ordinance in place. – LARRY: Our ability to enforce
a dark skies-type ordinance thing sort of ends at
the county line for us. There’s just so many
things we can’t do. We’re not talking about
enforcement, we’re talking about education. You can force people to do
a lot of things, but the better thing
is to educate people how important this is. – I’ve been to probably a
dozen major conventions over the past year and a half. – LARRY: Bill’s a great guy. I mean, he can sell this. And he does sell this. And he goes around, and
that’s what we have to do is to educate. BILL: It’s not a technical
problem, it’s an educational problem. I don’t think there’s
anybody that’s insensitive or doesn’t care, it’s just not
a blip on their radar screen. A lot of them will say, “Well
I’ve never really thought about it before,” but once they
do it’s like, “Well sure, this is a problem that we
don’t need to have.” If we can just keep the light on
their work and out of the sky, problem solved. – MAN: Going to a state park
in a place away from the city, it’s a really majestic feeling. We’re really using state
parks as demonstration sites. We’ll just do a tour of the
constellations and people can learn a little bit, and then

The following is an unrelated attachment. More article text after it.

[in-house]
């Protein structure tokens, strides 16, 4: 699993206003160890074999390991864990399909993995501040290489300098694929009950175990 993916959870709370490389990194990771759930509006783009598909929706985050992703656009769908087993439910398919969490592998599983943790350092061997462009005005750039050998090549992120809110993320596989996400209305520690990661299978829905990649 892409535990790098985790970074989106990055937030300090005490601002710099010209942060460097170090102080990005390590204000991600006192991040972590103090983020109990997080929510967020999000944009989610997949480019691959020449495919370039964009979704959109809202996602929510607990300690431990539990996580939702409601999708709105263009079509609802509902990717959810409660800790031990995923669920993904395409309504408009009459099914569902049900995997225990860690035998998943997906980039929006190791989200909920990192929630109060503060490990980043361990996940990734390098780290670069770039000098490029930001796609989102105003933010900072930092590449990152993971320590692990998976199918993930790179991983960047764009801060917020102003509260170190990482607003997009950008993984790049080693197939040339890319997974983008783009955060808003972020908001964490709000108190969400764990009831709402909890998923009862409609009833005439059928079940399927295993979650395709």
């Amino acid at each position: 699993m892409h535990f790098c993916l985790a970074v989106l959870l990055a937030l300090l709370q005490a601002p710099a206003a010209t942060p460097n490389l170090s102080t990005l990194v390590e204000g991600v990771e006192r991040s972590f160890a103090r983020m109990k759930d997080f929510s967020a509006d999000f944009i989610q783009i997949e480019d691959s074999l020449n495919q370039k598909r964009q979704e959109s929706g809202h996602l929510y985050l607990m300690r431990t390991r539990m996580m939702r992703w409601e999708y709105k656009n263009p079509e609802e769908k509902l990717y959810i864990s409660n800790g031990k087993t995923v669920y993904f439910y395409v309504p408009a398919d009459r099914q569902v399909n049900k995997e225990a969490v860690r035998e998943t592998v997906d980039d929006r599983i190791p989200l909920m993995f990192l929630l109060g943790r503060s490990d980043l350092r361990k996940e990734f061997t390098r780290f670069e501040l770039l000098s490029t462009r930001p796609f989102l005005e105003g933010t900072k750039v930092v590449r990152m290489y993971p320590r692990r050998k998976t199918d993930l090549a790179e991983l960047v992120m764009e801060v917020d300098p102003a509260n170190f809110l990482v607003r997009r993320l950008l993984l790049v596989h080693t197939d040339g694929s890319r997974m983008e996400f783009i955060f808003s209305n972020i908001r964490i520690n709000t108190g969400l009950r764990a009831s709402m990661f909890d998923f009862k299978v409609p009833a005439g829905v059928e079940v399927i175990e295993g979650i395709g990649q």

we’ll start talking to people about light pollution and how
they themselves can help reduce some of the light pollution,
because we you do go and see the Milky Way,
it’s a really inspiring sight. – Today Enchanted Rock
joins an elite group of park preserves and other
conservation areas worldwide as an IDA – International
Dark Sky Park. We look forward to a long and
enduring relationship with Enchanted Rock and Texas Parks
and Wildlife that will help us keep the stars at
night truly “big and bright.” Please accept this award
with our compliments. Congratulations Doug. – DOUG: Thank you! – Yeah! You’ve done so much. You’ve done so much. [applause] Do people living in urban
areas notice that they’re missing anything? Some don’t. But if they’ve never really
seen it, then it’s hard to convey the meaning or the
value that it might have. There’s nothing quite light
getting out under a starry sky and actually seeing
it for yourself. ♪ ♪